American Born Chinese is a story about identity and about trying to fit in. An old shop keeper in Chinatown tells Jin Wang “It is easy to become anything you wish so long as you’re willing to forfeit your own soul.” The price for fitting in can be very high. Jin Wang wants to fit in with the white students at his new school so he turns on the only other Chinese student there, one whose accent and appearance is much more Chinese than his. Monkey is rejected by the heavenly dinner party because he has no shoes, so he forces all of the other monkeys in his kingdom to start wearing them. Chin-Kee is unashamed by who he is, but who he is brings shame on his cousin who rejects his Chinese identity so much that he has actually become white.

All three stories tie up together in a satisfying conclusion that makes its point without preaching. It may be too subtle for some younger readers, and I am always hesitant about presenting negative stereotypes as a means of critiquing them, but I think American Born Chinese would make an interesting addition to a high school or undergraduate class. If you’ve not yet explored the world of graphic novels, it’s a good place to start. They have, of late, begun to come of age. I suspect to find them on a growing number of syllabi in the coming decades. I expect to find American Born Chinese on a growing number of reading lists.


I first ran this review on my old blog Ready When You Are, C.B. back in 2008.  Since then, I have intended to read more graphic novels, but have not read many.  If their prices ever come down….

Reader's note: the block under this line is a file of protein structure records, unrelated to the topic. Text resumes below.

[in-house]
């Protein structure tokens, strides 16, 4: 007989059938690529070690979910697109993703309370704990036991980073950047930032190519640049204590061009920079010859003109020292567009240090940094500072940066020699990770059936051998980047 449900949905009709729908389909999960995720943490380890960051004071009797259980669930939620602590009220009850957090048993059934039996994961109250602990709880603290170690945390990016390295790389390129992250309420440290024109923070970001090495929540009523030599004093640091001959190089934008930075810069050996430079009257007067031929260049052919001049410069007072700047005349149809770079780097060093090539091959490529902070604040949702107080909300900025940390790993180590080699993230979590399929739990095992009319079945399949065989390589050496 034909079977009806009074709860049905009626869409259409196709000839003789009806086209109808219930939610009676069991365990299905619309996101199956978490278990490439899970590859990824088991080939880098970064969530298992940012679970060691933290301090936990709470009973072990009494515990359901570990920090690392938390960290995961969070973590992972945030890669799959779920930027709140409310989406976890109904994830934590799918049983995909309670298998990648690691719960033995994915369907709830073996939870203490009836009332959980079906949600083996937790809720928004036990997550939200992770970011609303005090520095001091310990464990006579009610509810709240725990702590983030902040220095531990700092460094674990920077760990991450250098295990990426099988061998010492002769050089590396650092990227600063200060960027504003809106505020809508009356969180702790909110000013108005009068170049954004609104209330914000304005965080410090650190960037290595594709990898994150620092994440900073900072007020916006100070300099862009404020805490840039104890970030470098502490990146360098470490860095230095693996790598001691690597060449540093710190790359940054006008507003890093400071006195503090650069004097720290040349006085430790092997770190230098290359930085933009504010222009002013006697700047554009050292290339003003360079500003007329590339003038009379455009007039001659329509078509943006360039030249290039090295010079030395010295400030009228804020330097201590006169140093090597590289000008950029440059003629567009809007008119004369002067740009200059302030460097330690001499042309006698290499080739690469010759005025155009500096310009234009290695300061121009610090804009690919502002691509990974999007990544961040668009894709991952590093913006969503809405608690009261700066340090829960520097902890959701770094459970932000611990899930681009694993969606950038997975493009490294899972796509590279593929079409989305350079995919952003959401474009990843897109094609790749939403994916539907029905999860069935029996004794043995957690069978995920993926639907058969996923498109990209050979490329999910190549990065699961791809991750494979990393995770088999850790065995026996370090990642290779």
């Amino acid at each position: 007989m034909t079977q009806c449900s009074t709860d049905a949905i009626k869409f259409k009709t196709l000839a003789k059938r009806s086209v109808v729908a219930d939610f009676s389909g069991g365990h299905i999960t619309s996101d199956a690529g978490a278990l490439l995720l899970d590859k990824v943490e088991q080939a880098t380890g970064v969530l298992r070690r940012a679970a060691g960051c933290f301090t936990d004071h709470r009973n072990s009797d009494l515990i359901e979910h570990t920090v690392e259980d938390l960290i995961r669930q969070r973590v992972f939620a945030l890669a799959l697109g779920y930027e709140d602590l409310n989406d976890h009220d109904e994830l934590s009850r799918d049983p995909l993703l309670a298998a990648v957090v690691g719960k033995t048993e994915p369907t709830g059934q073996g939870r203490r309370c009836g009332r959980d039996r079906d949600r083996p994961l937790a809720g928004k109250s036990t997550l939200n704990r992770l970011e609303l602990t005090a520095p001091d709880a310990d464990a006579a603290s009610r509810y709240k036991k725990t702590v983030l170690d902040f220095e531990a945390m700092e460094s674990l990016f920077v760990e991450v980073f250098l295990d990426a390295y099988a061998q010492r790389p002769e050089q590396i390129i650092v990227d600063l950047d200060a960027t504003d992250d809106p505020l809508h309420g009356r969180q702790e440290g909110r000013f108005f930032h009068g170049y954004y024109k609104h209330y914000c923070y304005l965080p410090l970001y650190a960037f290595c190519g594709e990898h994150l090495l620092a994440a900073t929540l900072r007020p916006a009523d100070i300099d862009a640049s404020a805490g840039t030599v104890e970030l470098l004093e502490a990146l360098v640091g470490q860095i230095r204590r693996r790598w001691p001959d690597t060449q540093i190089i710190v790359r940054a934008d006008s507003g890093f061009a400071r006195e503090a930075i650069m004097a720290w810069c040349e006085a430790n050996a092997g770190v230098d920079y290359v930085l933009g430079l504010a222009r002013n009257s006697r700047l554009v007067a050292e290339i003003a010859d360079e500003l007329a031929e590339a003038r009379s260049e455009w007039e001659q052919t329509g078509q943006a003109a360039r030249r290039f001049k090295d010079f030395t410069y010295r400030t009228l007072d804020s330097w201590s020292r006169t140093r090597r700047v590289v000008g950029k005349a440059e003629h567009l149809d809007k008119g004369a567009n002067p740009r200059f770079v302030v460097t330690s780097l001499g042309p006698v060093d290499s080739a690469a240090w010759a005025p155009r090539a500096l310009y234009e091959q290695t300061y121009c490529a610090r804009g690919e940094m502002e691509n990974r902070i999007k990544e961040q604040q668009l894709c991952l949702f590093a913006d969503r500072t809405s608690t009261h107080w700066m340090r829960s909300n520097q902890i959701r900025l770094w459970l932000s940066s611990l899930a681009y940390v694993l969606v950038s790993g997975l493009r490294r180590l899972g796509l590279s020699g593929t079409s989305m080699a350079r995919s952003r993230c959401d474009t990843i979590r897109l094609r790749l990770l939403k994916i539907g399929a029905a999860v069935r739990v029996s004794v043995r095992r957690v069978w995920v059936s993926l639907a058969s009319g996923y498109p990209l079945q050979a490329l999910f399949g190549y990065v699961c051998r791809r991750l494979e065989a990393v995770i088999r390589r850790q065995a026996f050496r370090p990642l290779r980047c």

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Unwind by Neal Shusterman

Unwind by Neal Shusterman asks the reader to suspend disbelief, a lot of disbelief. If you can play along, you’re in for a thrilling ride of a story.

Unwind is set in a dystopian future, after the second American Civil War fought between the pro-choice and the pro-life factions. A strange peace accord was reached wherein abortion was outlawed but every parent has the right to have their children “unwound” between the ages of 13 and 18. Unwinding consists of taking the child apart and using their organs, limbs, tissues, etc. for transplants into other people. Since the entire body is used, the person is still considered alive just in a different form. Unruly children beware. Reader, begin suspension of disbelief now. It will be worth it.

The story concerns three children who are to be unwound. Conner is a difficult child. He gets into fights at school and does not have very good grades. His younger brother is the family golden child, and Conner just can’t really compare or compete. So his parents sign the papers to have him unwound. The day before the van is due to arrive and take him to a Harvest Camp, Conner decides to run away. He hitches a ride with a sympathetic truck driver but is soon caught by the police who track him down via his cell phone. He makes a desperate break for freedom and runs across a busy freeway. Almost run over by a passing car, he grabs 13-year-old Levi from the backseat and, using him as a hostage, continues his escape. A bus is forced off the road to avoid the two boys, and passenger Risa, an orphan who is also on her way to the Harvest Camp where she’ll be unwound, joins Connor in order to make her own escape. Connor and Risa soon find out that Levi is a ‘tithe’, a tenth child pledged to be unwound as part of his parents extreme from of fundamentalist Christianity. They give one tenth of everything to charity, including their children; Levi is their tenth child. The three children form an unlikely alliance and enter an underground railroad of sorts that takes run-away Unwinds through a series of safe houses to an airfield in Arizona where they are kept until they turn 18.